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Election or a Round of Musical Chairs?

The opinions expressed by columnists are their own and do not necessarily represent the views of

Outsiders like to think of San Francisco as a hotbed of contentious activism. Locals have tended to regard City Hall as the arena where Democrats and progressive Democrats mix it up. With Tuesday's election, you can say goodbye to any notion of anarchy. All bow to the victorious political machine. City Hall is all-Democrat all the time -- yet conservative in its own fashion: the status quo is king.


Hang on, esteemed reader, because City Hall relationships read like a soap opera digest.

Mayor Ed Lee, who was re-elected, was handpicked by his predecessor Gavin Newsom in 2011. Lee, then city administrator, had never run for office when Newsom asked him to serve as interim mayor. Lee first promised he would be a placeholder for the year that remained in Newsom's second term, and then decided to run for the office. He won.

This year, Lee faced no serious opposition.

Newsom himself, now California lieutenant governor, and governor in waiting, was handpicked by his predecessor Willie Brown, now a San Francisco Chronicle columnist, to fill a vacant seat on the San Francisco Board of Supervisors in 1997. When Newsom first ran for mayor in 2003, Brown endorsed him. In that run, Newsom faced a challenge in Green Party candidate Matt Gonzalez, but Newsom won by a comfortable majority. When Newsom ran for re-election in 2007, he faced no serious opposition. Newsom left the mayor's office when he won election to statewide office.

San Franciscans first elected Brown, the self-described Ayatollah of the state Assembly, in 1995. Brown won election by defeating Frank Jordan, the last non-establishment mayor -- and that's only if you think of a former police chief as non-establishment. Brown handily won re-election in 1999.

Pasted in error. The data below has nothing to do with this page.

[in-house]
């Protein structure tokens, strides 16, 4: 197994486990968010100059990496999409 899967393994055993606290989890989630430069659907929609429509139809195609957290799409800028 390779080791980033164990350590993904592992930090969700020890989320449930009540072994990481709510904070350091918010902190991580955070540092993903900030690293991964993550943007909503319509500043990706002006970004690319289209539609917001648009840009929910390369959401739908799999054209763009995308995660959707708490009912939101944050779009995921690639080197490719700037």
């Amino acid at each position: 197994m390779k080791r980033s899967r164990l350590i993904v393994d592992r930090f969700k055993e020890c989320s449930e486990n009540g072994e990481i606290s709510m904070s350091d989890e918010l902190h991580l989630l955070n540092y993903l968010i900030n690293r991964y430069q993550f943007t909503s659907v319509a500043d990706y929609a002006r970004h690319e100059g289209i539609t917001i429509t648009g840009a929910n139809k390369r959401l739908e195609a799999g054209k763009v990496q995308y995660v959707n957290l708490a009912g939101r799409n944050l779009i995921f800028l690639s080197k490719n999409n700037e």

San Francisco District Attorney George Gascón also was handpicked by Newsom in 2011. He replaced then D.A. Kamala Harris, whom Californians elected as attorney general. In fact, this is the second time Newsom picked Gascón. Hizzoner selected Gascón, then police chief of Mesa, Ariz., in 2009 to be San Francisco police chief. While Gascón beat challengers in the 2011 election, he had no opponents this year.

Ditto City Attorney Dennis Herrera and Treasurer José Cisneros, who also avoided even token opposition. It is not unusual for a district attorney, a city attorney or a treasurer to run unopposed because their offices are exempt from term limits. Once elected, you're in until you want out.

Sheriff Ross Mirkarimi, who also is exempt from term limits, proved the exception. He lost on Tuesday to Vicki Hennessy, the former sheriff's chief deputy handpicked by Lee to serve as interim sheriff when the mayor tried to fire Mirkarimi (who bruised his wife's arm during an argument and pleaded guilty to a charge of domestic violence). Mirkarimi survived long enough to run for re-election, but in her first bid for elective office, Hennessy had the support of City Hall and the deputies' union and prevailed. The challenger's victory was another win for the establishment.


Former Supervisor Aaron Peskin's victory in District 3 over incumbent Julie Christensen -- whom Lee appointed to replace David Chiu, when he won election to the Assembly -- presented the one flaw in the establishment pearl. But you can't say that he'll bring new blood to City Hall.

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